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Randomized trial of red cell washing for the prevention of transfusion-associated organ injury in cardiac surgery

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<span class="paragraphSection"><div class="boxTitle">Abstract</div><strong>Background.</strong> Experimental studies suggest that mechanical cell washing to remove pro-inflammatory components that accumulate in the supernatant of stored donor red blood cells (RBCs) might reduce inflammation and organ injury in transfused patients.<strong>Methods.</strong> Cardiac surgery patients at increased risk of large-volume RBC transfusion were eligible. Participants were randomized to receive either mechanically washed allogenic RBCs or standard care RBCs. The primary outcome was serum interleukin-8 measured at baseline and at four postsurgery time points. A mechanism substudy evaluated the effects of washing on stored RBCs <span style="font-style:italic;">in vitro</span> and on markers of platelet, leucocyte, and endothelial activation in trial subjects.<strong>Results.</strong> Sixty adult cardiac surgery patients at three UK cardiac centres were enrolled between September 2013 and March 2015. Subjects received a median of 3.5 (interquartile range 2–5.5) RBC units, stored for a mean of 21 (<span style="text-transform:lowercase;font-variant:small-caps;">sd</span> 5.2) days, within 48 h of surgery. Mechanical washing reduced concentrations of RBC-derived microvesicles but increased cell-free haemoglobin concentrations in RBC supernatant relative to standard care RBC supernatant. There was no difference between groups with respect to perioperative serum interleukin-8 values [adjusted mean difference 0.239 (95% confidence intervals −0.231, 0.709), <span style="font-style:italic;">P</span>=0.318] or concentrations of plasma RBC microvesicles, platelet and leucocyte activation, plasma cell-free haemoglobin, endothelial activation, or biomarkers of heart, lung, or kidney injury.<strong>Conclusions.</strong> These results do not support a hypothesis that allogenic red blood cell washing has clinical benefits in cardiac surgery.<strong>Clinical trial registration.</strong> ISRCTN 27076315.</span>

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Comparison of effectiveness of two commonly used two-handed mask ventilation techniques on unconscious apnoeic obese adults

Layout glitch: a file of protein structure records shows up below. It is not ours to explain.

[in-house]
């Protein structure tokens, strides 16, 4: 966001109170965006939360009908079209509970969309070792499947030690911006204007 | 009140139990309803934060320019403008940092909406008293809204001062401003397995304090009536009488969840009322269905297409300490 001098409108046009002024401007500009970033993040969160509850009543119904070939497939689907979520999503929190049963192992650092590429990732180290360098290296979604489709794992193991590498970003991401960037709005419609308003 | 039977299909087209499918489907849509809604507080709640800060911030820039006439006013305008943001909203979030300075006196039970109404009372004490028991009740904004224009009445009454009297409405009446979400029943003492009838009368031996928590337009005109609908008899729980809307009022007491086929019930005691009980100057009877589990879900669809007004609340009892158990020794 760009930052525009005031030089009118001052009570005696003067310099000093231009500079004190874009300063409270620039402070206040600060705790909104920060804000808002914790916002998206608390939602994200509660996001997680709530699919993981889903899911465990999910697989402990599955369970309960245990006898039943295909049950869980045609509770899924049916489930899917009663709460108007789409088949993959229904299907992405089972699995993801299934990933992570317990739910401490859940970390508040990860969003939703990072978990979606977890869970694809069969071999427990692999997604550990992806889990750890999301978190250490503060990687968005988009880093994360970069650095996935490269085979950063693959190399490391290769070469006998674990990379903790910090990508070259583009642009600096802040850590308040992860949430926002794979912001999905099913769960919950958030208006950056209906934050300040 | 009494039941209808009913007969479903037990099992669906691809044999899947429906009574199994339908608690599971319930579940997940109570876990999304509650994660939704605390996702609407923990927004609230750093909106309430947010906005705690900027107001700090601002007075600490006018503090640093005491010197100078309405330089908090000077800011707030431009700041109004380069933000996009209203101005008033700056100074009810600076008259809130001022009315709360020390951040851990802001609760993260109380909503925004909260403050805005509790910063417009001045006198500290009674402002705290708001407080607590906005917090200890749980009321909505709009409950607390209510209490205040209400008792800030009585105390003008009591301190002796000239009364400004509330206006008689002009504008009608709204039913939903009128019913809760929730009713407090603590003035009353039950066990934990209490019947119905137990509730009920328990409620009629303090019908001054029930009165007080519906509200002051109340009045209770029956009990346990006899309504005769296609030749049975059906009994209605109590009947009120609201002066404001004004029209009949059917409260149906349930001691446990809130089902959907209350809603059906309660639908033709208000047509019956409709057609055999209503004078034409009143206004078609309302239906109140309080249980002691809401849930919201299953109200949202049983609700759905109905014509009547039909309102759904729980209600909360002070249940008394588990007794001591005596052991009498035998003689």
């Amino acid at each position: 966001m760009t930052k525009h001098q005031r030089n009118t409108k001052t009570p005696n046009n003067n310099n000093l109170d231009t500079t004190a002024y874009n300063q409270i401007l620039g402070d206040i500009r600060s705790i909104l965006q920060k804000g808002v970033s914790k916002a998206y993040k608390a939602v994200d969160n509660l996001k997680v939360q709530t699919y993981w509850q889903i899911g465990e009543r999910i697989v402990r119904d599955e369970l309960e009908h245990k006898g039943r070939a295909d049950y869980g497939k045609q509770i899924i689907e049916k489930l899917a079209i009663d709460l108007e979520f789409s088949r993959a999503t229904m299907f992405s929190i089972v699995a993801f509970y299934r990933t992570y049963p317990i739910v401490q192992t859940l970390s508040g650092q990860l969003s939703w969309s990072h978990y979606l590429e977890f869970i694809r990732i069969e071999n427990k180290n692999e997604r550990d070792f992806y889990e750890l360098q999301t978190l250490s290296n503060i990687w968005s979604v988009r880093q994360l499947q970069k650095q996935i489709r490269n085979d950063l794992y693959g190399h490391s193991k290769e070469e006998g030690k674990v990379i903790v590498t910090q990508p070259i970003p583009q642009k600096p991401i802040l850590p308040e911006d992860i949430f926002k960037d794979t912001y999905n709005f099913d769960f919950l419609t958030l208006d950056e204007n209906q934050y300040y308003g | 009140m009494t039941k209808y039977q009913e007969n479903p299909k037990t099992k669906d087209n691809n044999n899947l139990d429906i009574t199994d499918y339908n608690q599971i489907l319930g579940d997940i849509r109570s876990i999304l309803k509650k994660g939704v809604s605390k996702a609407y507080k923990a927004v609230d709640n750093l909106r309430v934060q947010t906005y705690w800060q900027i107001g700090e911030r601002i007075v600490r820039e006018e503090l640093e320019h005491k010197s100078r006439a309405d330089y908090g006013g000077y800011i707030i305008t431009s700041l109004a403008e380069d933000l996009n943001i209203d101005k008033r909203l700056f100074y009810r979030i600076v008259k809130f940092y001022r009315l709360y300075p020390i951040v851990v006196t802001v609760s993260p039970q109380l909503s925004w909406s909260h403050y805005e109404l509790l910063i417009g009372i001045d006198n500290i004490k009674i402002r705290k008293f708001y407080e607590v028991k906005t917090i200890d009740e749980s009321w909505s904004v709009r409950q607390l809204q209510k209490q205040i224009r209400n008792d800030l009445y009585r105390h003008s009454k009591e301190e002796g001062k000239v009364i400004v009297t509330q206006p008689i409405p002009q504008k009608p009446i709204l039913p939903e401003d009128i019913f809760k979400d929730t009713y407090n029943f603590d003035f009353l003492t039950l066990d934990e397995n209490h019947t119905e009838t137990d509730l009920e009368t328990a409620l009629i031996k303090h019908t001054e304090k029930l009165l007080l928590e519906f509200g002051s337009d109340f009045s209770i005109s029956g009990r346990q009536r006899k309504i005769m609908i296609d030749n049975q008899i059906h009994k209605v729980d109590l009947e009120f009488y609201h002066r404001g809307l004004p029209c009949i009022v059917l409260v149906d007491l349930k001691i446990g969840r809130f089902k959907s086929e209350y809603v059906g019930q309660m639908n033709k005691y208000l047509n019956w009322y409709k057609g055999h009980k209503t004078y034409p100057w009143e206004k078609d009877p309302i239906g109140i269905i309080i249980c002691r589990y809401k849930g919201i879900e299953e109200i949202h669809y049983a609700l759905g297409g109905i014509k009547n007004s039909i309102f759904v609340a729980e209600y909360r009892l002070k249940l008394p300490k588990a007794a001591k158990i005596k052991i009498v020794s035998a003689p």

<span class="paragraphSection"><div class="boxTitle">Abstract</div><strong>Background.</strong> Mask ventilation and tracheal intubation are basic techniques for airway management and mutually inclusive rescue measures to restore ventilation. The aim of this study was to compare the effectiveness of mask ventilation between two commonly used techniques of two-handed mask ventilation in obese unconscious apnoeic adults.<strong>Methods.</strong> Eighty-one obese adults received mask ventilation after induction using C-E clamp and modified V-E clamp techniques in a randomized crossover manner. Mechanical ventilation was provided using a pressure-control mode, at a rate of 10 bpm, with an inspiratory-to-expiratory time ratio of 1:2 and a pre-set plateau airway pressure of 20 cm H<sub>2</sub>O. The primary outcome was expired tidal volume.<strong>Results.</strong> The BMI for the subjects was 37 (<span style="text-transform:lowercase;font-variant:small-caps;">sd</span> 4.9) kg m<sup>−2</sup>. The failure rates for mask ventilation (tidal volume≤anatomical dead space) were 44% for the C-E technique and 0% for the V-E technique (<span style="font-style:italic;">P</span><0.001). Tidal volume was significantly lower for the C-E than the V-E technique [371 (<span style="text-transform:lowercase;font-variant:small-caps;">sd</span> 345) <span style="font-style:italic;">vs</span> 720 (244) ml, <span style="font-style:italic;">P</span><0.001]. The peak airway pressures were 21 (<span style="text-transform:lowercase;font-variant:small-caps;">sd</span> 1.5) cm H<sub>2</sub>O for the C-E technique and 21 (1.3) cm H<sub>2</sub>O for the V-E technique.<strong>Conclusions.</strong> Mask ventilation using the modified V-E technique is more effective than with the C-E technique in unconscious obese apnoeic adults. Subjects who fail ventilation with the C-E technique can be ventilated effectively with the V-E technique.<strong>Clinical trial registration.</strong> NCT02580526.</span>